Purchase this article with an account.
Marc S. Tibber, Maria G. Kelly, Ashok Jansari, Steven C. Dakin, Alex J. Shepherd; An Inability to Exclude Visual Noise in Migraine. Invest. Ophthalmol. Vis. Sci. 2014;55(4):2539-2546. doi: https://doi.org/10.1167/iovs.14-13877.
Download citation file:
© ARVO (1962-2015); The Authors (2016-present)
People with migraine are relatively poor at judging the direction of motion of coherently moving signal dots when interspersed with noise dots drifting in random directions, a task known as motion coherence. Although this has been taken as evidence of impoverished global pooling of motion signals, it could also arise from unreliable coding of local direction (of each dot), or an inability to segment signal from noise (noise-exclusion). The aim of this study was to determine how these putative limits contribute to impoverished motion processing in migraine.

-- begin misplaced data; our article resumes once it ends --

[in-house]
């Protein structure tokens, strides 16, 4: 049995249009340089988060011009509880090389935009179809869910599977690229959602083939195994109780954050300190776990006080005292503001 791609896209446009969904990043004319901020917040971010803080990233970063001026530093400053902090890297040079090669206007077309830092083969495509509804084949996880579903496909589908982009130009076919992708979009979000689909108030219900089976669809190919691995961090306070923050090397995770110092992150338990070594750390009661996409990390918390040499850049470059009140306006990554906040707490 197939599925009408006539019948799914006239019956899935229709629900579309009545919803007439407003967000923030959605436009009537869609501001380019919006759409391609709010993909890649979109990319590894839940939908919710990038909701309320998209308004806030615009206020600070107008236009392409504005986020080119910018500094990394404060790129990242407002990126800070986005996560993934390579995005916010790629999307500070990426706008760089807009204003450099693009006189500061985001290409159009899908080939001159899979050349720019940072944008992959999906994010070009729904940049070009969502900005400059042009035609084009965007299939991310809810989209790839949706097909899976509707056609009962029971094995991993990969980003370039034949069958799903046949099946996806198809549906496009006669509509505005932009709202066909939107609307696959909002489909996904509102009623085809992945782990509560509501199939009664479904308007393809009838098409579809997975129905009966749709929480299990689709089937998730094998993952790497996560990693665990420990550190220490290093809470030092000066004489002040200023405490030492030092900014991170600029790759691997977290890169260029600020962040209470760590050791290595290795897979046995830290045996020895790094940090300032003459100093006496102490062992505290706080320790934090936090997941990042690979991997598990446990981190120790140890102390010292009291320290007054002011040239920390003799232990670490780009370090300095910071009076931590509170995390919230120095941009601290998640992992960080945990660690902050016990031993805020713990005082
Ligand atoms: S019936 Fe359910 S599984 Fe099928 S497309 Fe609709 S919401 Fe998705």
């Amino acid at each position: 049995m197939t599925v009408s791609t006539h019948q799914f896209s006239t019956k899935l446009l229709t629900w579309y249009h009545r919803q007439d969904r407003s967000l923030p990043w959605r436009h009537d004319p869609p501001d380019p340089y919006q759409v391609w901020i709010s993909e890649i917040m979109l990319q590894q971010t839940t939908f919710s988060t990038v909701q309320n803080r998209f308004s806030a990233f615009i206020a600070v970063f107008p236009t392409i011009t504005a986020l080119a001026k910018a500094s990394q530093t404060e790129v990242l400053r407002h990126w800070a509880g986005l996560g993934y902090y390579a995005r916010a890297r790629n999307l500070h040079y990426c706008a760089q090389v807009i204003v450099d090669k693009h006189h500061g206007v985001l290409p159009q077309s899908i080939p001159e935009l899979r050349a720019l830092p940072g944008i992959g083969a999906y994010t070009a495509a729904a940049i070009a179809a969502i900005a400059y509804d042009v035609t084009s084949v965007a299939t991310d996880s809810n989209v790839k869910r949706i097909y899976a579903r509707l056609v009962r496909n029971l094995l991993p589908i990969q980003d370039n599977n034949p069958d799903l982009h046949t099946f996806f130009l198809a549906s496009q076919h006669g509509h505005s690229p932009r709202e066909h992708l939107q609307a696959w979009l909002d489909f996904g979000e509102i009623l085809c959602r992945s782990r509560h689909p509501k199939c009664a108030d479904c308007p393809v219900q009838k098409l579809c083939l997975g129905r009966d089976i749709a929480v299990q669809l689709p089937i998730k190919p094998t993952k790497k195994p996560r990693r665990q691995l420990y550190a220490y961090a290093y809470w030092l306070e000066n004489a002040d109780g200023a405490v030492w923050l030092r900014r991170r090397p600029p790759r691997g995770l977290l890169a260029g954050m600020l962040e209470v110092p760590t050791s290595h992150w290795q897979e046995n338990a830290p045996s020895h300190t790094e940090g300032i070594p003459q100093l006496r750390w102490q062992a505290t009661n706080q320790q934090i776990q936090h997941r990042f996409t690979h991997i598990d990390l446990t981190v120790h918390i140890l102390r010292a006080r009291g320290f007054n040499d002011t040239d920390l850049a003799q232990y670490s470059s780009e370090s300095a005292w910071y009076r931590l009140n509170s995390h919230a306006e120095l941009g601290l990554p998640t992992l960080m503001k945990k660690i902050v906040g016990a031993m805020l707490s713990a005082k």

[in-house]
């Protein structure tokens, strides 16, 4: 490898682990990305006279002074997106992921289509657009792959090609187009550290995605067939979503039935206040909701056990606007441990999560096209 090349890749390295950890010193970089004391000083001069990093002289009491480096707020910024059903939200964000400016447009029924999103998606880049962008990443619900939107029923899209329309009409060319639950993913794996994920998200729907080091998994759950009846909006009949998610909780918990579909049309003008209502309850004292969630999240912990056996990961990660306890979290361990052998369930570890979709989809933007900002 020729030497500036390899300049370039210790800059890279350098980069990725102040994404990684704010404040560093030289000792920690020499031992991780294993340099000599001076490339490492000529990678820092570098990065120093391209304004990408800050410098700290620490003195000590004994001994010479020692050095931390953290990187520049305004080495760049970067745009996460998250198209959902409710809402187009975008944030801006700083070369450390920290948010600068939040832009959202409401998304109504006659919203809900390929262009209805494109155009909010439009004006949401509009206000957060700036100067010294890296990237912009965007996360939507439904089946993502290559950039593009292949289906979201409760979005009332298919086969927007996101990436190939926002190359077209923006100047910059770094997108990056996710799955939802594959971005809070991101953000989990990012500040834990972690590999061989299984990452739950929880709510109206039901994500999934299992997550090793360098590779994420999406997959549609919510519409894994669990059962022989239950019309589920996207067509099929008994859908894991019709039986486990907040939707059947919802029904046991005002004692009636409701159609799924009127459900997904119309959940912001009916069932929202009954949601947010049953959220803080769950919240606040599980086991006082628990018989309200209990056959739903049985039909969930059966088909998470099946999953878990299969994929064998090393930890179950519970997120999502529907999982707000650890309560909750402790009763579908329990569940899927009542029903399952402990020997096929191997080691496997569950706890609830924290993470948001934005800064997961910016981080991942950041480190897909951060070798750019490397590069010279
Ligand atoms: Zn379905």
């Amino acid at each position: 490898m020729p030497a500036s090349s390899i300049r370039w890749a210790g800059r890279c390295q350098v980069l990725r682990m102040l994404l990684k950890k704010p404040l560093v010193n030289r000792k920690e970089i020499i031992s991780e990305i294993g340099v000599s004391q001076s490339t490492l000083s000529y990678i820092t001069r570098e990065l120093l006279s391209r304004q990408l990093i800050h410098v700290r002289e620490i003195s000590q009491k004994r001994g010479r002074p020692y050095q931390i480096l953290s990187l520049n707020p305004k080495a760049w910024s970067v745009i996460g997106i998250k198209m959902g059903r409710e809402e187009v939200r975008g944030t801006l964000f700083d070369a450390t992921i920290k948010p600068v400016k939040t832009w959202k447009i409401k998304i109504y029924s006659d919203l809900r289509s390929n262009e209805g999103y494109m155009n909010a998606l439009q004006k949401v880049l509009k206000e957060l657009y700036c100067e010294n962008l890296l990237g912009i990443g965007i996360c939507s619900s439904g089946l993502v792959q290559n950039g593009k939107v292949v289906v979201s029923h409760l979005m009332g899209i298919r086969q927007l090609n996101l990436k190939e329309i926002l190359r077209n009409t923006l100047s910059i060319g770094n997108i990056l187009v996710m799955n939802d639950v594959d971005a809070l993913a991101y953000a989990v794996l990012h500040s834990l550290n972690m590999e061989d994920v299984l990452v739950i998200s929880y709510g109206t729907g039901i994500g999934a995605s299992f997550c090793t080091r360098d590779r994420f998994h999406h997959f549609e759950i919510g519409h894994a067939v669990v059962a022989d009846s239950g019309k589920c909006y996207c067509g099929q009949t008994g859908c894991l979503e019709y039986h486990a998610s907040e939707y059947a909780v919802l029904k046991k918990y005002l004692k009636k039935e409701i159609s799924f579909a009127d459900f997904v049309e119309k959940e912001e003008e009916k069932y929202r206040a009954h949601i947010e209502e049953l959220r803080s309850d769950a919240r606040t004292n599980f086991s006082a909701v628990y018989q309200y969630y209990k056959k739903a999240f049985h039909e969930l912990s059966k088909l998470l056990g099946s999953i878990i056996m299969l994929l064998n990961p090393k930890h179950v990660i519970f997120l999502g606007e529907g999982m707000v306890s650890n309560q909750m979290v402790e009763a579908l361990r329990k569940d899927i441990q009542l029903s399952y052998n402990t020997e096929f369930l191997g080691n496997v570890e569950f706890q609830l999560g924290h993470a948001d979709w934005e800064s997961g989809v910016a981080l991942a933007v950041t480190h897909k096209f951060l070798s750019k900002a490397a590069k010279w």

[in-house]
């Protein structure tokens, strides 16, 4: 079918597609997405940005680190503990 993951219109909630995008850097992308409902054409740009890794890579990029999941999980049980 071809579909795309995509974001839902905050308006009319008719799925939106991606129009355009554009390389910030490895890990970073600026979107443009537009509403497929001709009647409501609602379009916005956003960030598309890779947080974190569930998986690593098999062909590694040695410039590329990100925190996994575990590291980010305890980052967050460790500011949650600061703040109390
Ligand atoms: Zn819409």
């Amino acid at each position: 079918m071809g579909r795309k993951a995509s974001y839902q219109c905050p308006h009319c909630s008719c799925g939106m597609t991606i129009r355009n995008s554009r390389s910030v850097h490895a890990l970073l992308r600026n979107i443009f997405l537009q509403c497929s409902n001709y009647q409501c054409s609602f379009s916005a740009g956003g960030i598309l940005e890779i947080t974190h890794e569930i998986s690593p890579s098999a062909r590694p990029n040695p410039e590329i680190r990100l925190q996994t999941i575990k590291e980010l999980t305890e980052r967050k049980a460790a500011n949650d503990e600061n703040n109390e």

Twenty-two participants with migraine (mean age, 34.7 ± 8.3 years; 16 female) and 22 age- and sex-matched controls (mean age, 34.4 ± 6.2 years) performed a motion-coherence task and a motion-equivalent noise task, the latter quantifying local and global limits on motion processing. In addition, participants were tested on analogous equivalent noise paradigms involving judgments of orientation and size, so that the specificity of any findings (to visual dimension) could be ascertained.
Participants with migraine exhibited higher motion-coherence thresholds than controls (P = 0.01, independent t-test). However, this difference could not be attributed to deficits in either local or global processing since they performed normally on all equivalent noise tasks (P > 0.05, multivariate ANOVA).
These findings indicate that motion perception in the participants with migraine was limited by an inability to exclude visual noise. We suggest that this is a defining characteristic of visual dysfunction in migraine, a theory that has the potential to integrate a wide range of findings in the literature.
This PDF is available to Subscribers Only